About a year and a half ago the YouTube channel h3h3productions, manned by the husband and wife team Ethan and Hila Klein, was sued by another YouTuber who alleged they were infringing copyright by illegally using his content, while h3h3productions maintained that the content fell within the remit of “Fair Use” rules on third-party content. After a long time in court, the case has been resolved in favor of the two defendants from h3h3 – which is a great victory for content creators on YouTube.
It all started with a “reaction video”
The content on h3h3productions has gotten popular for its videos where the couple, mainly Ethan, watch and make satirical comments on YouTube videos about certain rather unfortunate behaviors. Check their channel for a thousand examples of this, but one specific reaction video was what started this legal battle that’s stretched out over 18 months.
The YouTuber Matt Hoss made a video in 2013 called “Bold Guy vs Parkour Girl” that had nearly 10 million views in 2016, when h3h3productions made a reaction video where, in their usual tone, they made fun of the content. Matt Hoss himself denounced the video over YouTube and the site took down the h3h3 video for alleged copyright infringement.
Bold Guy removed our video and is LITERALLY suing us for copyright infringement. Someone doesn't understand fair use pic.twitter.com/XvjaQGmKO6
— Ethan Klein (@h3h3productions) April 27, 2016
This appeared not to be enough for Hoss and a month later, in May 2016, h3h3productions announced in a video that they were being sued in US courts not just on copyright grounds but also for damaging his image. Worst of all is that prior to filing the lawsuit, Matt Hoss sent them an email asking them to pull the video and asking for money if they wanted to avoid a lawsuit. Obviously Ethan and Hila did no such thing and weren’t intimidated. Their legal costs continued to ratchet up, but luckily a fellow YouTuber, Philip DeFranco, started a GoFundMe crowdfunding campaign to help them finance the process, raising more than $170,000 with lots of other YouTubers adding their small contributions.
What is Fair Use on YouTube?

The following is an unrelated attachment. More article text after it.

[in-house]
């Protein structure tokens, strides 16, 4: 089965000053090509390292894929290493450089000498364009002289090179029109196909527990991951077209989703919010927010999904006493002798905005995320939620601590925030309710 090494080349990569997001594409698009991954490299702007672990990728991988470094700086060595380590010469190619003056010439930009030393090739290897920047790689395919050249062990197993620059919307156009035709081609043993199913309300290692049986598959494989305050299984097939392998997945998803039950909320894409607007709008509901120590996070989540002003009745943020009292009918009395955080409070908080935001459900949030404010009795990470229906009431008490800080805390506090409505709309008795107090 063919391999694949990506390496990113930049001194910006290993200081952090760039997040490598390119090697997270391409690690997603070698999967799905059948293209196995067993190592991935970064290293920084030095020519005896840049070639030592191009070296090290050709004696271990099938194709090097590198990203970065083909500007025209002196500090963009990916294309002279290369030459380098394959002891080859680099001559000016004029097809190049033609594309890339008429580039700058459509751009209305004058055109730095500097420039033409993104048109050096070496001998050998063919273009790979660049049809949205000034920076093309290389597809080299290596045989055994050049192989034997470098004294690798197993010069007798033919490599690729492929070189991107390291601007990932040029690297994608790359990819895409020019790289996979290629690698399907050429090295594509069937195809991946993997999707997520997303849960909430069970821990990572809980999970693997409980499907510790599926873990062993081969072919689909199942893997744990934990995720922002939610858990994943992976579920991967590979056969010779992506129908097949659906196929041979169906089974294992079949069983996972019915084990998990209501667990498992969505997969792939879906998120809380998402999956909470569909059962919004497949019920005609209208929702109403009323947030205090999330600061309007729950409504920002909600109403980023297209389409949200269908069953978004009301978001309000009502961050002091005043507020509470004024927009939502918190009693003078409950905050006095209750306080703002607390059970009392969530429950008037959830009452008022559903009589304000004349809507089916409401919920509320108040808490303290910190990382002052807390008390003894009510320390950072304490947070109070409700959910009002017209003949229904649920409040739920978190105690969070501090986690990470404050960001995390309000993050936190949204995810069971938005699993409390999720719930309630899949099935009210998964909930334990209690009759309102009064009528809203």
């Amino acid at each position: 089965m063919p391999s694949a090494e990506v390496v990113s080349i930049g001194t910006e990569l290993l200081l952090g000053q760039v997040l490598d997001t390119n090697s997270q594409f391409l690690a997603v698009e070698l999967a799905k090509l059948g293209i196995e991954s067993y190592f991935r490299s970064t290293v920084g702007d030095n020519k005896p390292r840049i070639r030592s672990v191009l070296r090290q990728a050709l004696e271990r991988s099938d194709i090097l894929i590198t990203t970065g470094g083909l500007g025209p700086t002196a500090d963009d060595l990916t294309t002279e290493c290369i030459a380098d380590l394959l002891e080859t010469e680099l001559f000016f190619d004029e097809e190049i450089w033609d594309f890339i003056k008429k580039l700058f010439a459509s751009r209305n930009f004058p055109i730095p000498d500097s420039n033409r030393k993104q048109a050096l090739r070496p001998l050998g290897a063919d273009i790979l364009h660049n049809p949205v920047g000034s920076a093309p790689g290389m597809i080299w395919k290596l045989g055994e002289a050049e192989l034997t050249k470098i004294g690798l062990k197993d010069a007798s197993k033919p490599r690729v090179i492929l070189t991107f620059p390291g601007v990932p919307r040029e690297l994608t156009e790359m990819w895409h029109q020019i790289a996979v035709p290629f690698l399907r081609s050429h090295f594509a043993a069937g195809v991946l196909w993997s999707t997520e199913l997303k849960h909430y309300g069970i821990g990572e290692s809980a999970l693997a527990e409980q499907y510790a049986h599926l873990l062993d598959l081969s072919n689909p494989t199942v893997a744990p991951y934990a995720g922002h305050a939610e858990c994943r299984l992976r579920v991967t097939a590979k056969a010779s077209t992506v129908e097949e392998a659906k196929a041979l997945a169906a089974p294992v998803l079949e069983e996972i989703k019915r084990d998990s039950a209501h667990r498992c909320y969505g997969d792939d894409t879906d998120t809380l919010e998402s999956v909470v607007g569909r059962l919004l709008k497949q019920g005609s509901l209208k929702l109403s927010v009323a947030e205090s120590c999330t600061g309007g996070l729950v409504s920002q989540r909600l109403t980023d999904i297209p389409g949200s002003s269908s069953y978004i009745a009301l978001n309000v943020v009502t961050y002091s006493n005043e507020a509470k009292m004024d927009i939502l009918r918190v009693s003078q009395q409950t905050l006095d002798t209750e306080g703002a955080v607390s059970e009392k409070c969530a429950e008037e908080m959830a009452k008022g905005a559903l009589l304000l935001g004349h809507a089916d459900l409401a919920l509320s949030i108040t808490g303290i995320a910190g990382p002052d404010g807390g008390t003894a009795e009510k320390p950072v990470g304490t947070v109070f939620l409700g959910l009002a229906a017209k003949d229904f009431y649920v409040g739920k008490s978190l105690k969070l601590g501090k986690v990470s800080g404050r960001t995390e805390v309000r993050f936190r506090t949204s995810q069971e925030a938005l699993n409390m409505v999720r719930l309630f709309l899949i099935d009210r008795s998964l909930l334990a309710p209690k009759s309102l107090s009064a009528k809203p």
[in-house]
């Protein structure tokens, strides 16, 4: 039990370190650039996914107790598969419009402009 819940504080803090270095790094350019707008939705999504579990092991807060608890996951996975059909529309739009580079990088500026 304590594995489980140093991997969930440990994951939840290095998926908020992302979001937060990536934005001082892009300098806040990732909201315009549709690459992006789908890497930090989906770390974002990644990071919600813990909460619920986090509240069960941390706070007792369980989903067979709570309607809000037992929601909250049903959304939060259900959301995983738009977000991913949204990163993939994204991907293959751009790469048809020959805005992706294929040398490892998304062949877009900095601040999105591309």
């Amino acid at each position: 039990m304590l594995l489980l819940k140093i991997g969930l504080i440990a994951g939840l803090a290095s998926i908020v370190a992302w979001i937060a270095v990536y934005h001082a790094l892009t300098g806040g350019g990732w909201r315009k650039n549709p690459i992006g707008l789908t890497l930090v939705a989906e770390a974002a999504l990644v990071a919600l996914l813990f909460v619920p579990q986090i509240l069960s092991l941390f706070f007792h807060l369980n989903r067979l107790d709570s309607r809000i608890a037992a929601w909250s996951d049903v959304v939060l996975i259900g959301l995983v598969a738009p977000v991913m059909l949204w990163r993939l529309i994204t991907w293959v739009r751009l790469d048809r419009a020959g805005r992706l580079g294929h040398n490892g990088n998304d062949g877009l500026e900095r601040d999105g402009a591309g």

To understand this painstaking legal process in which copyright is a fundamental part, you’ve first got to know a bit about how Fair Use works on YouTube. This “legitimate use” allows clips of a work to be used without receiving permission from the content creator so long as a set of conditions are met. These “norms” are what govern Fair Use and each country has its own rules in this regard. The case of h3h3productions occurred in the United States, where some of YouTube’s Fair Use criteria are as follows:
- If the purpose of the work is for research, educational, critical, or satirical ends.
- If the extent of the material used is smaller than that of the original content.
- If the use of the material does not negatively impact the original work in economic terms.
YouTube has specified a bit more about this matter, but it certainly is an issue that’s quite open to different interpretations, which is why the h3h3productions case has been so important, as it will set a precedent for potential lawsuits in the future. That said, the judge herself has stated that this verdict does not cover all cases: “The Court is not ruling here that all ‘reaction videos’ constitute fair use.”
A victory for all of YouTube
The judge in this case stated that the video falls within the limits of Fair Use as it involves a parody that does not infringe the rights of the Matt Hoss video. After analyzing the respective videos from both the plaintiff and the defendants, the judge made clear that “any review of the Klein video leaves no doubt that it constitutes critical commentary of the Hoss video; there is also no doubt that the Klein video is decidedly not a market substitute for the Hoss video.” You can read the full verdict here.
Best line of the entire lawsuit written by our attorney. pic.twitter.com/76oPVsXrhm
— Ethan Klein (@h3h3productions) August 24, 2017
The victory for Ethan and Hila Klein is also a triumph for all content creators on YouTube whose channels are based on making reaction videos, giving news about events, or simply using clips from third-party material in creating their own content. The h3h3productions channel has made a video with comments on the case and expressing their thanks for the support received. As a final victory lap, they’ve re-uploaded the original video that was removed by YouTube. A great happy ending that’s sure to change YouTube policies on Fair Use for the better.